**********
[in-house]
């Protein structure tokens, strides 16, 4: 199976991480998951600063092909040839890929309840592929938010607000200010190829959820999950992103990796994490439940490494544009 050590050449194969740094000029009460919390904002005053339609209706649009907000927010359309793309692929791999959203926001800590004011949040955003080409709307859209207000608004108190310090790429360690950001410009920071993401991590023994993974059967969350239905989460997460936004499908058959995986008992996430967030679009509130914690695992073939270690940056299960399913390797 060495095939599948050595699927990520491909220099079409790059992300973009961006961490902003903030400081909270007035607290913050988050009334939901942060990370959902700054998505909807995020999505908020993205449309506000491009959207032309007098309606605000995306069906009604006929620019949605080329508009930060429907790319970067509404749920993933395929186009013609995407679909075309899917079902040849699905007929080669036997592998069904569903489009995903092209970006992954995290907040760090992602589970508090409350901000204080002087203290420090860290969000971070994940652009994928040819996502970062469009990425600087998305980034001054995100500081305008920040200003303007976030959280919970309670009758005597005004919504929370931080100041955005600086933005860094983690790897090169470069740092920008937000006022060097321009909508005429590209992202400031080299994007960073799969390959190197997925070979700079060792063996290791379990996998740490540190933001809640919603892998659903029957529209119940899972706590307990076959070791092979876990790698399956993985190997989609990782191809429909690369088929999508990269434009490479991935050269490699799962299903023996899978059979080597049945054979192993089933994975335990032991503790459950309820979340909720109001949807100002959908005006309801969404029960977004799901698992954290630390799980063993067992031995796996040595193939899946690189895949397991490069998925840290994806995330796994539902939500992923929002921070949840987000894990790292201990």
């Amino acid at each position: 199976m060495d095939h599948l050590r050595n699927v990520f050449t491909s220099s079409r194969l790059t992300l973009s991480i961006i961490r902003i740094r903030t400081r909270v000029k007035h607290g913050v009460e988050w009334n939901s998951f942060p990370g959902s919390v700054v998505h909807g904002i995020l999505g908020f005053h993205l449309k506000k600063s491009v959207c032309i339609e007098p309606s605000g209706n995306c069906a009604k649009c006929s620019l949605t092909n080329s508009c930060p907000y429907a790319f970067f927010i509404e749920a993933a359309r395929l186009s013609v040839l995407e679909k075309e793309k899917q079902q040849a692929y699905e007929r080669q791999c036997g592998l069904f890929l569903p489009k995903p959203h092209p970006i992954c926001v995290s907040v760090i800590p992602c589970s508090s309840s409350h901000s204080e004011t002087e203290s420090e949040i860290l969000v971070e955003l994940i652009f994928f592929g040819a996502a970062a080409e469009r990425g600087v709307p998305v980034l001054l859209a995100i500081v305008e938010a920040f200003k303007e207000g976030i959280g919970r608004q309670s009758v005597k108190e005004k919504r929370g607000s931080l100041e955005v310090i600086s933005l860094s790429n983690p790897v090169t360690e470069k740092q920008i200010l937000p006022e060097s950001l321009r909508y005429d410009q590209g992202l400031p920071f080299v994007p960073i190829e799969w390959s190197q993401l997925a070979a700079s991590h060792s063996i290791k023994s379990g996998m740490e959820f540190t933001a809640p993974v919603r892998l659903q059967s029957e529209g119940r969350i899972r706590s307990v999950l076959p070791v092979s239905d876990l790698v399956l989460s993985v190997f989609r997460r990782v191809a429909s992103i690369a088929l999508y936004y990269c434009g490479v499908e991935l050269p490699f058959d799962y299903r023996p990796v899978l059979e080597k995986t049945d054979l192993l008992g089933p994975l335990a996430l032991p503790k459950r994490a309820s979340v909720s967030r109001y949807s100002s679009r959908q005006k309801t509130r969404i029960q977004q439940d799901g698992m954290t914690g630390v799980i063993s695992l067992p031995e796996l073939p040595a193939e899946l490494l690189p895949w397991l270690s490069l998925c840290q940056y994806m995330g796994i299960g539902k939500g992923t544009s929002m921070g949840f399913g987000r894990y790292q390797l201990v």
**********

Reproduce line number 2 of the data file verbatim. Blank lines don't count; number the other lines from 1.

């Protein structure tokens, strides 16, 4: 199976991480998951600063092909040839890929309840592929938010607000200010190829959820999950992103990796994490439940490494544009 050590050449194969740094000029009460919390904002005053339609209706649009907000927010359309793309692929791999959203926001800590004011949040955003080409709307859209207000608004108190310090790429360690950001410009920071993401991590023994993974059967969350239905989460997460936004499908058959995986008992996430967030679009509130914690695992073939270690940056299960399913390797 060495095939599948050595699927990520491909220099079409790059992300973009961006961490902003903030400081909270007035607290913050988050009334939901942060990370959902700054998505909807995020999505908020993205449309506000491009959207032309007098309606605000995306069906009604006929620019949605080329508009930060429907790319970067509404749920993933395929186009013609995407679909075309899917079902040849699905007929080669036997592998069904569903489009995903092209970006992954995290907040760090992602589970508090409350901000204080002087203290420090860290969000971070994940652009994928040819996502970062469009990425600087998305980034001054995100500081305008920040200003303007976030959280919970309670009758005597005004919504929370931080100041955005600086933005860094983690790897090169470069740092920008937000006022060097321009909508005429590209992202400031080299994007960073799969390959190197997925070979700079060792063996290791379990996998740490540190933001809640919603892998659903029957529209119940899972706590307990076959070791092979876990790698399956993985190997989609990782191809429909690369088929999508990269434009490479991935050269490699799962299903023996899978059979080597049945054979192993089933994975335990032991503790459950309820979340909720109001949807100002959908005006309801969404029960977004799901698992954290630390799980063993067992031995796996040595193939899946690189895949397991490069998925840290994806995330796994539902939500992923929002921070949840987000894990790292201990």